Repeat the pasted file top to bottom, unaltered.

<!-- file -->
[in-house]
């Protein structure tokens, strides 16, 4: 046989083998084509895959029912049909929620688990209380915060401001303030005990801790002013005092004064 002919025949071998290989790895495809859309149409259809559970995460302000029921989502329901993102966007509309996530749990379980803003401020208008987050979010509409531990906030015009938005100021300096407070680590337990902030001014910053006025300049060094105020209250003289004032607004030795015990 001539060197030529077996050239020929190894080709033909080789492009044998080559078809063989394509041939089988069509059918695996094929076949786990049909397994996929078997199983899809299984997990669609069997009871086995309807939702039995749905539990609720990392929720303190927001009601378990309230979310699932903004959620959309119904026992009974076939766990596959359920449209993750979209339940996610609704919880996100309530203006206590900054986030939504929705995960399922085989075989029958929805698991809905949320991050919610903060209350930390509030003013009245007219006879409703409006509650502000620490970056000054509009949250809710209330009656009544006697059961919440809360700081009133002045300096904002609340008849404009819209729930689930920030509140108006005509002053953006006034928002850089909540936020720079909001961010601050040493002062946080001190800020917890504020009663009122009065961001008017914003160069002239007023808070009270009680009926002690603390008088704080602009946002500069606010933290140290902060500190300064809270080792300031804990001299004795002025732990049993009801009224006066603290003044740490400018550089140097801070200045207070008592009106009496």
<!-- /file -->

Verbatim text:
[in-house]
């Protein structure tokens, strides 16, 4: 046989083998084509895959029912049909929620688990209380915060401001303030005990801790002013005092004064 002919025949071998290989790895495809859309149409259809559970995460302000029921989502329901993102966007509309996530749990379980803003401020208008987050979010509409531990906030015009938005100021300096407070680590337990902030001014910053006025300049060094105020209250003289004032607004030795015990 001539060197030529077996050239020929190894080709033909080789492009044998080559078809063989394509041939089988069509059918695996094929076949786990049909397994996929078997199983899809299984997990669609069997009871086995309807939702039995749905539990609720990392929720303190927001009601378990309230979310699932903004959620959309119904026992009974076939766990596959359920449209993750979209339940996610609704919880996100309530203006206590900054986030939504929705995960399922085989075989029958929805698991809905949320991050919610903060209350930390509030003013009245007219006879409703409006509650502000620490970056000054509009949250809710209330009656009544006697059961919440809360700081009133002045300096904002609340008849404009819209729930689930920030509140108006005509002053953006006034928002850089909540936020720079909001961010601050040493002062946080001190800020917890504020009663009122009065961001008017914003160069002239007023808070009270009680009926002690603390008088704080602009946002500069606010933290140290902060500190300064809270080792300031804990001299004795002025732990049993009801009224006066603290003044740490400018550089140097801070200045207070008592009106009496």